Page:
However, in an interview with the IRGC-aligned Tasnim news agency, Jafari sharply criticized the U.N. Security Council Resolution passed on July 20, contending it would restrain Iran’s missile capabilities. One Tehran-based journalist who covers the IRGC has told LobeLog of Jafari’s comments: “It cannot be expected that the highest officials in the Revolutionary Guards would welcome any measure that would constrain Iran’s missile capabilities in any way. Jafari had to react like this, but his objection to this issue does not mean he opposes the nuclear agreement.”
Jafari further stated in his interview with Tasnim: “In the Islamic Republic there is not a single official who is against the negotiations and a ‘good deal.’ Therefore, whatever foreign media outlets—which take instructions from the enemy’s centers for psychological warfare—say about polarization in Iran about the nuclear issue is a complete fabrication.”
Other senior members of the Revolutionary Guards and Iran’s armed forces have also not said anything negative about the nuclear deal itself but have publicly criticized the United States and efforts to constrain Iran’s missile capabilities.
Masoud Jazayeri, deputy chief of staff of Iran’s armed forces, has stated: “It would be better for American officials to accept reality and forget their delirious goals to get access to Iran’s military facilities and limit the Islamic Republic’s defensive capabilities.”
The commander of Iran’s Basij paramilitary militia, Mohammad Reza Naqdi, said at a recent press conference about Secretary of State John Kerry’s remarks that there existed a difference of opinion on the nuclear deal between the Revolutionary Guards and the Rouhani administration: “Kerry can eat his heart out. In Iran every decision we make is made in unison. The Americans will take their wish of dividing the Iranian people to their grave.”
In Iran’s parliament, which is dominated by conservative forces, the hardline factions that have opposed the nuclear negotiations have become increasingly marginalized. Ruhollah Hosseinian, a member of the hardline “Steadfast Front” faction of the parliament, said during an address to parliament on July 26: “Our friends are opposed to many aspects of this agreement, which is advantageous to the enemies of the revolution for 8 to 25 years. But unfortunately, the situation in the parliament is such that the voice of those opposed to the agreement is not able to be heard by the public.”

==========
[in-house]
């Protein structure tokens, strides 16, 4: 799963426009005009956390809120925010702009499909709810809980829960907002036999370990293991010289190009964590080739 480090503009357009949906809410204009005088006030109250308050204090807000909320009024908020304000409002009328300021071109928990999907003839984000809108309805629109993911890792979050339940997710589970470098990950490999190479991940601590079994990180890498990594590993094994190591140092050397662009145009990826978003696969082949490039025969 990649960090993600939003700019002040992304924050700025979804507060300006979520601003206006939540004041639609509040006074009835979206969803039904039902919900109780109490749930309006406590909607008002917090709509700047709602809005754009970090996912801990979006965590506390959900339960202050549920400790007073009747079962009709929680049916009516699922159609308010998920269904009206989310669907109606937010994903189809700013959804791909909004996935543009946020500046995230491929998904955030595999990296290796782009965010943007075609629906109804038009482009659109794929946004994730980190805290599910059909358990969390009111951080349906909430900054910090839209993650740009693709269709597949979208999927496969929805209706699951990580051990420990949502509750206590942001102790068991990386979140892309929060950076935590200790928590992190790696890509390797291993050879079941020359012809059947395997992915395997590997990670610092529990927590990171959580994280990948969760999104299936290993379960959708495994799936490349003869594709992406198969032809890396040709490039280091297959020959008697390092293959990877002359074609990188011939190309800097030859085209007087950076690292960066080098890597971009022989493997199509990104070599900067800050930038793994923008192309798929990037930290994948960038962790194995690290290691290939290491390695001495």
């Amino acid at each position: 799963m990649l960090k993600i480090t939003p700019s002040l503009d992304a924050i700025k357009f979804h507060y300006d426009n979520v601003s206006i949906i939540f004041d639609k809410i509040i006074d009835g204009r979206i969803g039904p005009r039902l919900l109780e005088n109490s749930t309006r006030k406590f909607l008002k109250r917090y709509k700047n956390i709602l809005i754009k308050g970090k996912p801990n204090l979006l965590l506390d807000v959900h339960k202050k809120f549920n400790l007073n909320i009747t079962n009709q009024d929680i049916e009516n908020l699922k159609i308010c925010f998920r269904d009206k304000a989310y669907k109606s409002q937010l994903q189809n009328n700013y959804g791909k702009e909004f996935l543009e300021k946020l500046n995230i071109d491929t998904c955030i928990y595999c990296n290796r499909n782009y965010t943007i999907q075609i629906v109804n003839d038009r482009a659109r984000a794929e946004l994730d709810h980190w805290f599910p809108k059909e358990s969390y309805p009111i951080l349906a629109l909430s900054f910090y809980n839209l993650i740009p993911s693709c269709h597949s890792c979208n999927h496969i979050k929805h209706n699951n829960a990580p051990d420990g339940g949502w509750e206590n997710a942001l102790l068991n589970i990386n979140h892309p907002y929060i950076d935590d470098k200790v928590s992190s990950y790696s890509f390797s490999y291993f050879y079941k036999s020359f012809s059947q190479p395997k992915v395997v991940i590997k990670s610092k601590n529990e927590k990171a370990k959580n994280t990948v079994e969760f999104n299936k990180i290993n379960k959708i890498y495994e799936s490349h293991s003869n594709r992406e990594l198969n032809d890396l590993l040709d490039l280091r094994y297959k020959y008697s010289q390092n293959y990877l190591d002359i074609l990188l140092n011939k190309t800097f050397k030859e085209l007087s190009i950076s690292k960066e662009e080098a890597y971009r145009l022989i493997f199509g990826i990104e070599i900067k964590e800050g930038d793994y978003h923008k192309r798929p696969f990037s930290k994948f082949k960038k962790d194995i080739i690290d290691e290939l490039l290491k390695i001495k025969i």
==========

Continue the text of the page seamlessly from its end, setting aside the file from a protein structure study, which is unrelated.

Key figures in the Iranian parliament, such as its Speaker Ali Larijani, the chair of the Parliament’s National Security Committee Alaeddin Boroujerdi, and Ali Motahari, a prominent parliamentarian who is the son of one the Islamic Republic’s founders, have all strongly endorsed the nuclear deal. Hossenian has said of this situation in the parliament: “We are opposed to the agreement. Don’t make us keep our mouths shut and let us speak our mind.”
Most observers of Iranian domestic politics believe that the nuclear agreement could not have happened without Ayatollah Khamenei’s approval, and so, no forces in the parliament or any other power center can prevent the deal from being approved and implemented.
Even the more ardent and sophisticated critics of the nuclear deal in Iran have come to accept that their cause is hopeless. Hossein Shariatmadari, the editor-in-chief of the hardline Kayhan newspaper, which has been a vociferous critic of the Rouhani administration, has accepted that the opponents of the deal cannot prevent it from being implemented:
Even if the parliament or the National Security Council were to examine the agreement and decide that parts of it go against the national interests or that certain redlines have been crossed, the only result will be for their qualms to be recorded in the history books. No change can be made to the agreement to better align it with the positions of Islamic Iran. This is because the U.N. Security Council has already passed a resolution approving the deal, and the text of the agreement is now binding on Iran.